No matter which job interview you go to, there are a few standard questions that are always asked. You cannot blame a lack of imagination on the part of the interviewer for this, but some questions are repeated interview after interview.
We discuss the 5 most common interview questions out there, and tell you how to answer them. Just prepare well with them. By knowing exactly how to reply to these standard questions, you’ll be able to present yourself in a much better way to the recruiter.
Here are the 5 most common interview questions.
#1. Tell me a little about yourself.
Many job seekers completely misunderstand this question. When an interviewer asks you to tell a little about yourself, he wants to know about your educational qualifications, work experience and professional expertise. He has no interest in knowing what your hobbies are, which sport you are good at, who is your favorite Hollywood actor and so on.
When you are asked this question, you should take this opportunity to give the interviewer a professional personal bio that showcases you as being suitable for the job opportunity and better qualified for the opening than the other candidates out there.
Yes, not to appear as too robotic, you can reveal a bit about where you are from, which were the subjects you liked most in college and what are the things that you are really good at – as long as it makes you a more compelling choice for the job opening in the organization. Your answers should be crisp, informative, confident and articulate. You should find the right balance between humility and over confidence.
#2. Where do you see yourself five/ten years from now?
You may be asked about where you see yourself in a specific time frame, 5 years or 10 years. This is a ridiculously common question, asked in a lot of interviews. You should prepare well for this, and set goals for yourself. Write down the things you wish to accomplish in 5 or 10 years time, and work out how you’d be able to get there.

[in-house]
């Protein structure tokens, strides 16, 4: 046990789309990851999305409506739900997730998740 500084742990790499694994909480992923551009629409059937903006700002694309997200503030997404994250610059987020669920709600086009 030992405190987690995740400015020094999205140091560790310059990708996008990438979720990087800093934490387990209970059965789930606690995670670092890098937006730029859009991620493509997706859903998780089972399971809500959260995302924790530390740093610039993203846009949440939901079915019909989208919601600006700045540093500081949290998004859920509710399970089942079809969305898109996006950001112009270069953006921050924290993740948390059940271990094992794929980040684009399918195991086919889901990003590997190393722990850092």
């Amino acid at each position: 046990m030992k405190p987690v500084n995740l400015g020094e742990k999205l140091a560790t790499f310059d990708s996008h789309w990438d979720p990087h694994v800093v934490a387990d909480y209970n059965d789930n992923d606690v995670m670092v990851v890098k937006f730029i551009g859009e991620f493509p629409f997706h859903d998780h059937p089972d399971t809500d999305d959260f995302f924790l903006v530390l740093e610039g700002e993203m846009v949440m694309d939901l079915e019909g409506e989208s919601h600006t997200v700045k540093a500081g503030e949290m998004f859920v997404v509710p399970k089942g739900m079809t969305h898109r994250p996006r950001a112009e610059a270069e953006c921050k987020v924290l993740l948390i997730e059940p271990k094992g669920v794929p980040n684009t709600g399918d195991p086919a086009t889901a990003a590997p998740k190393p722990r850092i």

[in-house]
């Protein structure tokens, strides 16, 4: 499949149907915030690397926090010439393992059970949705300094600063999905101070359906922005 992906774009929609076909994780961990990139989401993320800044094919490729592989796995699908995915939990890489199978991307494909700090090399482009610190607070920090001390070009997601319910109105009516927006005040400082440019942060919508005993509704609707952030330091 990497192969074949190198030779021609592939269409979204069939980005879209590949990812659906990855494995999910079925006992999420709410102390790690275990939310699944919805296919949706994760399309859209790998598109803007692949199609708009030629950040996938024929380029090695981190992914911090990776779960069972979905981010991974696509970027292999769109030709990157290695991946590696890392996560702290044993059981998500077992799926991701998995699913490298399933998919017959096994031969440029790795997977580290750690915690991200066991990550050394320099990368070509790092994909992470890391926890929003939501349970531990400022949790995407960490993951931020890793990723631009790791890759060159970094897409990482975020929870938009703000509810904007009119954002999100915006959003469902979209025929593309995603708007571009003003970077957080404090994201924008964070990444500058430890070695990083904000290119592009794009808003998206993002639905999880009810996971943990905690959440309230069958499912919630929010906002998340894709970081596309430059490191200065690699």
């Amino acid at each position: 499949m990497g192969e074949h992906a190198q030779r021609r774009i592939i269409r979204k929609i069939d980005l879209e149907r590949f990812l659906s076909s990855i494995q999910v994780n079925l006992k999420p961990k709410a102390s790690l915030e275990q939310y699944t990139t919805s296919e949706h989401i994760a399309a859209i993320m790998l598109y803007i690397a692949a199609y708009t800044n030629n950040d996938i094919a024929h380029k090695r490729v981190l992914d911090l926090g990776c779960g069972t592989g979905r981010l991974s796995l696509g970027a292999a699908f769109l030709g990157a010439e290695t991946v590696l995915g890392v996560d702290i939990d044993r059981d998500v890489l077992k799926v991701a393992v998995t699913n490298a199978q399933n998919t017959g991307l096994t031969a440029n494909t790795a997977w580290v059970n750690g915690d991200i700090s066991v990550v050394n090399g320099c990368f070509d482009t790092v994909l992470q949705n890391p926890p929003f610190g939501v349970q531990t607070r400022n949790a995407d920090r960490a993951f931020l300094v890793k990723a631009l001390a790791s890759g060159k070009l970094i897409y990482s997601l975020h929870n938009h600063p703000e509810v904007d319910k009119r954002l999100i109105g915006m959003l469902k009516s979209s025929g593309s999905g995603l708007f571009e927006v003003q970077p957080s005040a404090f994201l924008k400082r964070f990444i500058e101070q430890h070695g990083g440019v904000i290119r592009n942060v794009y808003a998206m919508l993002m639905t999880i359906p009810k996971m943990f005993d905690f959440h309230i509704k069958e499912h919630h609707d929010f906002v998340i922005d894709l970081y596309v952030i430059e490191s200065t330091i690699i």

Work hard on this. But you should understand that the interviewers are not interested in a highly detailed narration of where you will be in 5 to 10 years or how you’re going to get there – they are only interested in finding out if you’re ambitious, clear about your goals, and are realistic enough about what you wish to achieve in life. You should project yourself as an eager learner and as someone who is going to be dedicated to his or her job.
#3. Tell me about your experience at your previous company.
Here, the recruiter is not interested in hearing about your bad experiences at your previous company and what led you to quit it. His interest lies in finding out if you’ve learned anything at all from your previous work experience which would benefit you in your new job. Does your previous job experience make it easier for you to fit into the job position that you’re seeking in the company?
The recruiter will want to know specific “success stories” – about how your intervention brought about a successful outcome in a previous job, such as, a valuable client account that was bagged by you, or a major problem that was solved. Now, be careful enough not to say anything that is untrue here, because this can be easily found out.
#4. Tell me about your strengths and weaknesses.
This is often a tricky question, which is asked in every single interview, and yet most job seekers mess it up badly, every single time. Mention 3 or 4 positives, which should be simple enough, you would know about your strengths. But this shouldn’t be an empty boast, because the interviewer is too smart to fall for that. When talking about your weaknesses, be honest and but don’t reveal too much. Don’t reveal a weakness that would hurt your prospects. The weaknesses should be of a moderate nature, nothing that would negatively impact your work at the new company.
#5. Why do you want to work here?
Actually, this is a question you should ask yourself before appearing for the job interview. If there is no compelling reason for you to work in a particular firm, then you probably shouldn’t look for a job there either. Your reasons for joining a particular company should be something more than just the salary on offer. The interviewer won’t be impressed if you simply say that you’re there for the money. You should explain what the company means to you and what you have to offer it, and why you are such a perfect fit for the organization.